Why It Matters
"It is very easy to rattle off the words 'Plan-Do-Study-Act,' but people frequently do not fully understand PDSA cycles or how to successfully run them."
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Are We Correctly Using PDSA Cycles?

By Robert Lloyd | Thursday, February 4, 2016

The widespread appeal of the Plan-Do-Study-Act cycle stems from its simple, practical approach to improvement. But within its simplicity lies some inherent complexity that too many of us may overlook. In a response to a recently published critique of PDSA cycles, IHI Vice President Bob Lloyd asserts that the main problem is that too few people are true to the spirit of this iterative approach to improvement.

The widespread appeal of the Plan-Do-Study-Act cycle stems from its simple, practical approach to improvement
Robert Lloyd, PhD

Whenever I teach an IHI program related to the science of improvement, I begin by asking some simple questions about Plan-Do-Study-Act (PDSA):

How many of you know what “PDSA” stands for?
Regardless of the size of the class, nearly all hands go up.

How many of you have run a PDSA cycle in the past month?
Roughly half the hands go down.

How many of you have run a PDSA cycle in the past week?
This usually cuts the number of raised hands down to about 10 percent or fewer.

How many of you ran a PDSA cycle the day before you left for this class?
If there are any hands still raised (which is rare), I then ask one more question…

How many of you ran more than one PDSA cycle the day before you left for this class?
No hands remain raised.

It is very easy to rattle off the words “Plan-Do-Study-Act,” but people frequently do not fully understand PDSA cycles or how to successfully run them.

We can trace the current adaption of the PDSA cycle to the scientific methods of Galileo and Francis Bacon. In the early 1920s, Walter Shewhart developed a very practical application of the inductive and deductive nature of the scientific method for the workers on the shop floor of Western Electric. He proposed that you should: 1) plan a change [Plan]; 2) carry it out on a small scale [Do]; 3) study the results and determine what you have learned [Study]; and, finally, 4) use this learning to adopt the change, abandon it, or run another cycle under different conditions to see if you get the same results [Act].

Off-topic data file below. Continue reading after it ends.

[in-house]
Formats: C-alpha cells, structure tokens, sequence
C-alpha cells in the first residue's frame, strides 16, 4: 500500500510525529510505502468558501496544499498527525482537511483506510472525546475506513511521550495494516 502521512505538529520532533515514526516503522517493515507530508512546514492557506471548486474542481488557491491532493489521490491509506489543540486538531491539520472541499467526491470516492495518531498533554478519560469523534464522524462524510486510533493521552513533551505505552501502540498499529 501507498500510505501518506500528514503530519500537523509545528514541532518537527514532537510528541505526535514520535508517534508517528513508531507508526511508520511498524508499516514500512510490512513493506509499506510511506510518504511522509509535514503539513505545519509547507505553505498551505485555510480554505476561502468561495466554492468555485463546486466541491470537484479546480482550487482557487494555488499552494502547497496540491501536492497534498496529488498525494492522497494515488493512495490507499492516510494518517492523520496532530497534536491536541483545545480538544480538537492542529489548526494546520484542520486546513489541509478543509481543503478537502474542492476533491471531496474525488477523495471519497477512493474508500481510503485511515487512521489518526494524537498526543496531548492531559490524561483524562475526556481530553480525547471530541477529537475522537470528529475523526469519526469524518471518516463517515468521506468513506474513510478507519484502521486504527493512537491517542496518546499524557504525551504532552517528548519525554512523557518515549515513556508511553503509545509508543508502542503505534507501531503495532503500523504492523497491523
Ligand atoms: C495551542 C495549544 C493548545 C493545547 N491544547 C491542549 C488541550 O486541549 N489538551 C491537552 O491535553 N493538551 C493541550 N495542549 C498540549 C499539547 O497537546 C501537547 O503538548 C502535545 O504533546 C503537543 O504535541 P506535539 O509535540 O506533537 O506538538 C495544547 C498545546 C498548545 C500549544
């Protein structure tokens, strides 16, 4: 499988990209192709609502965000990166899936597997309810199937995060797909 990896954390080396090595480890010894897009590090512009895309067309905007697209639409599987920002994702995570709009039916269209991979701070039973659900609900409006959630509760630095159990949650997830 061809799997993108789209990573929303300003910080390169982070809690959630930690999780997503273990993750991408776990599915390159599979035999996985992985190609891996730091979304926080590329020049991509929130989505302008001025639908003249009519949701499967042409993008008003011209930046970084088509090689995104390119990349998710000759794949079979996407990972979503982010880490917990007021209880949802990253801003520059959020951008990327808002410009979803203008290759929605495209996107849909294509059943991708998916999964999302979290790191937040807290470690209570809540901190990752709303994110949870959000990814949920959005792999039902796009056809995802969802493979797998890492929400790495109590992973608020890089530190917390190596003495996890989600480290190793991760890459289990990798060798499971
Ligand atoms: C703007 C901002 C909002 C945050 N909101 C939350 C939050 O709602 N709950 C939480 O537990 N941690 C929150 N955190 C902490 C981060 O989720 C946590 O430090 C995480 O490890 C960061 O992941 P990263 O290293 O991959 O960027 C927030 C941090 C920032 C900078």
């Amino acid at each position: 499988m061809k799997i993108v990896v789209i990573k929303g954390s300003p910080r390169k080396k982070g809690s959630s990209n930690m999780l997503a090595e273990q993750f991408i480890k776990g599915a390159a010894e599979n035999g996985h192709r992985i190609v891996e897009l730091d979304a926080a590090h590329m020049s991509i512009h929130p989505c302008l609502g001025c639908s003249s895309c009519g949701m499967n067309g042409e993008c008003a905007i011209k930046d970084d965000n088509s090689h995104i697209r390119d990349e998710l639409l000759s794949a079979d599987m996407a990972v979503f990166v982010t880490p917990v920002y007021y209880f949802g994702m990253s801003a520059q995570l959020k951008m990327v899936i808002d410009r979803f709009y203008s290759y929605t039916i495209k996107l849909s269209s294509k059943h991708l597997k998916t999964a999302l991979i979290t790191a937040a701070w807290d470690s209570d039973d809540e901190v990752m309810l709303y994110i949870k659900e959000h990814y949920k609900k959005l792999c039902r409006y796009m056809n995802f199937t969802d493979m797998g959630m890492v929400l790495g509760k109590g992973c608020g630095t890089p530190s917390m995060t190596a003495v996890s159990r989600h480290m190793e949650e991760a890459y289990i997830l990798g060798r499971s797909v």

The genius of Dr. Shewhart was that he translated the academic jargon of the scientific method and created a simple and useful description of how the human brain functions. We all run PDSA cycles every day without realizing it. Our daily commute is a PDSA cycle. Planning and going on a vacation, organizing a wedding, building a new home, or teaching a child to ride a bike are all examples of how we go through life running PDSA cycles.

Shewhart, however, unintentionally did us a bit of a disservice. His translation of the inductive/deductive, hypothesis-generating, theory-testing, and analytic-driven scientific method into a practical cycle that anyone could understand planted the seeds of a number of problems we face in applying the PDSA cycle to health and social service challenges. Julie Reed and Alan Card nicely outlined some of these issues in a 2015 article published in BMJ Quality and Safety, “The Problem with Plan-Do-Study-Act Cycles,” taking us through a marvelous journey that highlights the benefits of using the PDSA cycle. The article authors also reveal some of the roadblocks and pot holes people have hit as they’ve tried to apply the PDSA cycle in health care settings.

My hat goes off to Reed and Card for putting into a succinct and engaging article what we at IHI run into every day as we work with improvement teams around the world. The authors state very clearly that the PDSA cycle has not realized its full potential in health care applications and that the main problem is the “…oversimplification of the method as it has been translated into healthcare and the failure to invest in a rigorous and tailored application of the approach.” Somewhere Walter Shewhart is smiling!

Reed and Card argue that the complex social systems of health care — what I call the messiness of life — has led health care professionals to compromise the PDSA cycle because they are looking for a quick and simple answer (what the authors call the “magic bullet”). “Increasingly complex problems,” the authors note, “require increasingly sophisticated application of the PDSA method.” I could not agree more. If health care professionals are to genuinely embrace and apply the principles of Walter Shewhart and those of his students, W. Edwards Deming and Joseph Juran, then we need to abandon the simplistic view of the PDSA cycle.

This article should be required reading for those new to quality improvement as well as seasoned veterans. In addition to providing an exploration of Shewhart’s expectations for the use of the PDSA cycle, the authors have assembled a comprehensive list of references for further reading and dialogue.

The beauty of what Shewhart did back in the 1920s was to give us a practical approach to improvement. The beauty of what Reed and Card have done is to remind us what it takes to be true to Shewhart’s intent.


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IHI Open School Video: How Can CLABSIs and Cucumbers Teach PDSA?

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